• Failing to provide adequate description of fees. Examiners found that servicers did not provide a “brief description of certain fees and charges” on periodic statements as required by Regulation Z; instead, they used the generic term “service fee.”
  • Failing to make timely disbursements from escrow accounts. Examiners found servicers violated Regulation X by failing to make timely escrow disbursements, resulting in penalties for some borrowers, as payments did not reach the payees initially and were resent months later.
  • Deceptive loss mitigation eligibility notices. Examiners discovered that servicers engaged in deceptive practices by sending notices to consumers falsely indicating approval for streamlined loss mitigation options before determining their eligibility, leading some consumers to believe they had been approved and thus affecting their financial decisions.
  • Deceptive delinquency notices. Examiners found servicers sent deceptive notices to certain consumers, falsely indicating missed payments and prompting unnecessary loss mitigation applications, leading consumers to believe the notices were accurate.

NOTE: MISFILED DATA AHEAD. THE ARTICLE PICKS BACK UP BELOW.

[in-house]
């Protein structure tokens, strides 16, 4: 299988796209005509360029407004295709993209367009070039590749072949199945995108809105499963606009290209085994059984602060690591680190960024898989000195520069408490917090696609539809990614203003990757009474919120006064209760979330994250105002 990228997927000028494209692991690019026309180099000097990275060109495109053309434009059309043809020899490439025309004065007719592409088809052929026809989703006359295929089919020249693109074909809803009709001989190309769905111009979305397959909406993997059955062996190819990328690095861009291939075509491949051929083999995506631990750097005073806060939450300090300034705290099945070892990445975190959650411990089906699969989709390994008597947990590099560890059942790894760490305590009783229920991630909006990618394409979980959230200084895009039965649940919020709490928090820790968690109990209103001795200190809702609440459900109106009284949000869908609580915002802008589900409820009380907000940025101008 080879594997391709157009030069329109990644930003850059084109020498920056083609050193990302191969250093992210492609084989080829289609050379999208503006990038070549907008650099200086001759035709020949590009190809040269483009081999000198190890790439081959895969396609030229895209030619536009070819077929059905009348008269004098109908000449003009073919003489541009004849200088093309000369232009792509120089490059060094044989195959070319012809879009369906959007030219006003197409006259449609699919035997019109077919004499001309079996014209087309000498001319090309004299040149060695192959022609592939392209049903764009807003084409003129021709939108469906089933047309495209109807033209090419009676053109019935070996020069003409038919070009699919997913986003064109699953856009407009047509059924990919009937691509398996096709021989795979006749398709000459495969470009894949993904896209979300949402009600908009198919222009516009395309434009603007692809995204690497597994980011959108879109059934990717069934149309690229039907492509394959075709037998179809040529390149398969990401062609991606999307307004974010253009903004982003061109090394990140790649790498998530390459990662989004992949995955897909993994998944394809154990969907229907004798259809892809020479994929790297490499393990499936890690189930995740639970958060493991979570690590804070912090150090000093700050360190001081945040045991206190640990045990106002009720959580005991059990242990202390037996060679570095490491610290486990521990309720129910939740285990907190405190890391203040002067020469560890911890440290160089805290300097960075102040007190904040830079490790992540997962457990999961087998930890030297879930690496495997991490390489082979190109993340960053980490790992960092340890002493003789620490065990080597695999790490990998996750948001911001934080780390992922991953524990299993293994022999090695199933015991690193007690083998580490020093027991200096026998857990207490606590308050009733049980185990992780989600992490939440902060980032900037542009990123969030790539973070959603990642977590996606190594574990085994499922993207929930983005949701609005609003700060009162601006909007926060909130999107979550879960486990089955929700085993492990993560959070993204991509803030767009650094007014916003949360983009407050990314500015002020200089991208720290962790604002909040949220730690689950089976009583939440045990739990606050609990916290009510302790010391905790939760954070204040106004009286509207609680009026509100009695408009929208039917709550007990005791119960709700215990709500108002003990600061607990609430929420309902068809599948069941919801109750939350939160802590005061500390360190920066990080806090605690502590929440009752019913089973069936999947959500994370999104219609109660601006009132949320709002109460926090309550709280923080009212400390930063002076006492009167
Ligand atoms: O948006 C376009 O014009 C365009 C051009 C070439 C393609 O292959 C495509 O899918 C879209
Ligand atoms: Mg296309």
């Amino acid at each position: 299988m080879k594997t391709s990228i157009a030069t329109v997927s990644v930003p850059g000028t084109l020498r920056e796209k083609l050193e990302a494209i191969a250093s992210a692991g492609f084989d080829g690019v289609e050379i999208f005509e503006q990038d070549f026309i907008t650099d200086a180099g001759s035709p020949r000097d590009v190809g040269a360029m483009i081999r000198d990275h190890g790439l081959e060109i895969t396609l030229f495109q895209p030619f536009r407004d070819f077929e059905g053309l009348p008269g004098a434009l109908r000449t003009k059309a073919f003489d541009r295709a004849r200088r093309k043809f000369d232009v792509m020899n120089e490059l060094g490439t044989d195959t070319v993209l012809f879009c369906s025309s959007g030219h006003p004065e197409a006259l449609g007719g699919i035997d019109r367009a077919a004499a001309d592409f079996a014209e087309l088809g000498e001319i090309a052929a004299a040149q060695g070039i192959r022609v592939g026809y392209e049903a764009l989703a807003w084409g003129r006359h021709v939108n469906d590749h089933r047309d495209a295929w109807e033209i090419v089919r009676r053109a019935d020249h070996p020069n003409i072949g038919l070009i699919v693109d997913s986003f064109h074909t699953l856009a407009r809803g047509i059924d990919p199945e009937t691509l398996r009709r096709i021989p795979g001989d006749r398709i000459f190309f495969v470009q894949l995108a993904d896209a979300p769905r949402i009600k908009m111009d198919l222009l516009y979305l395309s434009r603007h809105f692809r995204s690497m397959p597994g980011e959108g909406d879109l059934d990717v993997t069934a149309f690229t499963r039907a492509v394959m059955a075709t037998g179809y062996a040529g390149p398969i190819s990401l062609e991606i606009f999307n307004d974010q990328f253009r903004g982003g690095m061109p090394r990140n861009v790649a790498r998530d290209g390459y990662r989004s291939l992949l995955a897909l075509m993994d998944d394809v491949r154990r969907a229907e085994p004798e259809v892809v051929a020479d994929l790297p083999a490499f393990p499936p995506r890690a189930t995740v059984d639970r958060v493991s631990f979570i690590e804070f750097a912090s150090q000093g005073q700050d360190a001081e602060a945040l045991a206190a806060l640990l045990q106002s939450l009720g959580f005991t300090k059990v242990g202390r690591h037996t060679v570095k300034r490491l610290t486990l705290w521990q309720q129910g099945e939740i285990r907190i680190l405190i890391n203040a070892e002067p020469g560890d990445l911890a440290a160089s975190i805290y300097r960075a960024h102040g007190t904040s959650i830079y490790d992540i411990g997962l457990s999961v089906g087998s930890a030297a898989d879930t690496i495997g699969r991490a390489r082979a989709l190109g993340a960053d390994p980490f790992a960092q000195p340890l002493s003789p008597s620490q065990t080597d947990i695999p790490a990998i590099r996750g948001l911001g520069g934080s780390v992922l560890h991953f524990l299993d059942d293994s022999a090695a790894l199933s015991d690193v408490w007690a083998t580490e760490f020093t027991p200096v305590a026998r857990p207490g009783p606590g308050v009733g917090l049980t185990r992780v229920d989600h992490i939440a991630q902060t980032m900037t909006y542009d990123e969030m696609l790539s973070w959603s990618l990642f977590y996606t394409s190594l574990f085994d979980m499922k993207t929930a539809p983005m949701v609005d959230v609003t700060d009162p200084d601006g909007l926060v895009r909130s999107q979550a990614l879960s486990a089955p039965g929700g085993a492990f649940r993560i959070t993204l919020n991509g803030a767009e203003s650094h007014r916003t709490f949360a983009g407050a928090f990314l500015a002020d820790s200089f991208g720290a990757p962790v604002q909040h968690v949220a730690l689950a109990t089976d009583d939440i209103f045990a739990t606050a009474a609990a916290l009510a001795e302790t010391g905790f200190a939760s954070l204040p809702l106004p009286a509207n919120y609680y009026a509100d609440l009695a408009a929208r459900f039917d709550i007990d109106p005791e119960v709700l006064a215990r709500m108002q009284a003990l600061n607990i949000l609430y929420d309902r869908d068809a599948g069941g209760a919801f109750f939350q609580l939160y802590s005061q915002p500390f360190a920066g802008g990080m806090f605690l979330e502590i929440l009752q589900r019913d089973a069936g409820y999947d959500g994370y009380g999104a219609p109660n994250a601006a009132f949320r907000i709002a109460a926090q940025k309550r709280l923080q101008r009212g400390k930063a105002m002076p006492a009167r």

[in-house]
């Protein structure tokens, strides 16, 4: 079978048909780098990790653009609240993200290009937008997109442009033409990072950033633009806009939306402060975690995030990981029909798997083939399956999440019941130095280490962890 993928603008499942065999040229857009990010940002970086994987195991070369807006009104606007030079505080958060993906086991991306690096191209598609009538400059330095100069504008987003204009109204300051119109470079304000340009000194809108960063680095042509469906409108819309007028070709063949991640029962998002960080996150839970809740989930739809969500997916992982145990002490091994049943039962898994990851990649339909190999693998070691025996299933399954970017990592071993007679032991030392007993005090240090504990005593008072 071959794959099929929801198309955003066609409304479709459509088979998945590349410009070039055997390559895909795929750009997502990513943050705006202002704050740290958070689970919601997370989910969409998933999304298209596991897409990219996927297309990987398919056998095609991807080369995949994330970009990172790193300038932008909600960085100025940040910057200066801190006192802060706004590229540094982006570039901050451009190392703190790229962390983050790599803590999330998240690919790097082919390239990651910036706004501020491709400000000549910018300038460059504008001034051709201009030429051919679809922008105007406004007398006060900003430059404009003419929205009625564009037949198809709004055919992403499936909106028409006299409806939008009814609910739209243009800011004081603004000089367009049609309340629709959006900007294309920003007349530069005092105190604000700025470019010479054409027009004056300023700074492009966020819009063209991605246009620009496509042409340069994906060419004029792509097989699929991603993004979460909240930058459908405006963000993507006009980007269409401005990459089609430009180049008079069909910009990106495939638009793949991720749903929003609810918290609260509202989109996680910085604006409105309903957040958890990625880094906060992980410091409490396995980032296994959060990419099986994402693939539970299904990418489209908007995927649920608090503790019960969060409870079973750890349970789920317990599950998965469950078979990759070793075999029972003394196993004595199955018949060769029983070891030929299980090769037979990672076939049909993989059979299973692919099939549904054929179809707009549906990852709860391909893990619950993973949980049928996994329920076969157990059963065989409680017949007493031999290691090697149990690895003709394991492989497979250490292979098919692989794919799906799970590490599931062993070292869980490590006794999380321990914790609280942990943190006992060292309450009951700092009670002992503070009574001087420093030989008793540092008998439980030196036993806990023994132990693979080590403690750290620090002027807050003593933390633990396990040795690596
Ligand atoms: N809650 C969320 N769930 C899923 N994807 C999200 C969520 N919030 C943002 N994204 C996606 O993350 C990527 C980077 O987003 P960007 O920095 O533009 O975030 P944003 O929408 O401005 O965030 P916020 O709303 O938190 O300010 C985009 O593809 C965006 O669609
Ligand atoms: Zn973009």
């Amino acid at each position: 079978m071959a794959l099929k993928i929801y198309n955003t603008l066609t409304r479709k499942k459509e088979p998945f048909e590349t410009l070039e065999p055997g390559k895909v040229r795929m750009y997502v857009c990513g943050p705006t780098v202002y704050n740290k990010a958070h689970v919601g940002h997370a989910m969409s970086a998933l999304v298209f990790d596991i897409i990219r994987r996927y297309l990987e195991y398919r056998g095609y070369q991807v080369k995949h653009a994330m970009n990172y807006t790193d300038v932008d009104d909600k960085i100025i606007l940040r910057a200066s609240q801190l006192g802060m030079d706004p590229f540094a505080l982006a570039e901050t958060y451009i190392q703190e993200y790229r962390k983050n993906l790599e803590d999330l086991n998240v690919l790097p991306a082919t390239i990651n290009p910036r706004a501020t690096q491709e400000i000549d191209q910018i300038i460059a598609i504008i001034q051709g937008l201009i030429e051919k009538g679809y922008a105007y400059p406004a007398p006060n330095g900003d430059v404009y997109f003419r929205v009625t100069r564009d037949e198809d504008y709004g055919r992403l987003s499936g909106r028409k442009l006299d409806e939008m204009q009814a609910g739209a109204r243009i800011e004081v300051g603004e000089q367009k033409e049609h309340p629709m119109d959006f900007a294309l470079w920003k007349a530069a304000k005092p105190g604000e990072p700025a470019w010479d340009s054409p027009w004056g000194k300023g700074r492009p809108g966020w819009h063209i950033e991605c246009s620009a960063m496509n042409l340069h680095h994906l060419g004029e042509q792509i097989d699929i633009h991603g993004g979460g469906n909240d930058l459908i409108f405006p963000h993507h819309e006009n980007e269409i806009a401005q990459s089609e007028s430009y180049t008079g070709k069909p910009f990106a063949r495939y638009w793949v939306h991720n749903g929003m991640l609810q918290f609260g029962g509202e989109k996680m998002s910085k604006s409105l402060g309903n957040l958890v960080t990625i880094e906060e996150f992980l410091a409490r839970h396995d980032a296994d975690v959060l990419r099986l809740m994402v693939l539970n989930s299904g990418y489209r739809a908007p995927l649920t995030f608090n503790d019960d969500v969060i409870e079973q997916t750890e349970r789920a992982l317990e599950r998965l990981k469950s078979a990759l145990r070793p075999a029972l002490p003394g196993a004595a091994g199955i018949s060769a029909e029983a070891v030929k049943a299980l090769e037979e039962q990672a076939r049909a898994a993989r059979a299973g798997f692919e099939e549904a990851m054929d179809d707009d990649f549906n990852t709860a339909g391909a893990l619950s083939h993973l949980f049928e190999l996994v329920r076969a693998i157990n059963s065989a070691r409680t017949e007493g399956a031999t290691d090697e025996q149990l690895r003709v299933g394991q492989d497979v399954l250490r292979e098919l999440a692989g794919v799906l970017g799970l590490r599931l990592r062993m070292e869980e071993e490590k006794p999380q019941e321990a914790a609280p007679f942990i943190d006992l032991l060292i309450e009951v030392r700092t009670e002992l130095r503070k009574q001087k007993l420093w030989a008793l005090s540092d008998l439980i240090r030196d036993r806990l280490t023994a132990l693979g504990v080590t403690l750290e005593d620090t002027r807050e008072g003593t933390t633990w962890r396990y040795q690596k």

• Loss mitigation violations. Examiners found servicers violated Regulation X by sending acknowledgment notices lacking specification on completeness of borrowers’ loss mitigation applications and failing to provide timely notices regarding loss mitigation options, prompting the need for enhanced policies and procedures to ensure compliance.
  • Live contact and early intervention violations. Examiners discovered servicers failed to establish timely “live contact” with delinquent borrowers as required by Regulation X and neglected to send required written early intervention notices.
  • Failing to retain records on mortgage loan accounts. Examiners found servicers in violation of Regulation X for failing to maintain records of actions taken on mortgage accounts for at least one year after discharge or transfer to another servicer, as well as for inadequate documentation.

Takeaways

This supervisory report reaffirms the CFPB’s commitment to addressing what it perceives as illegal junk fees, emphasizing its ongoing dedication to prioritizing this issue across diverse consumer financial markets. Recent regulatory actions, as reported in a March 2024 GT Alert, include the announcement of a final rule aimed at significantly reducing credit card late fees and proposed measures to save consumers billions of dollars in overdraft fees annually, highlighting the CFPB’s proactive approach in addressing these challenges.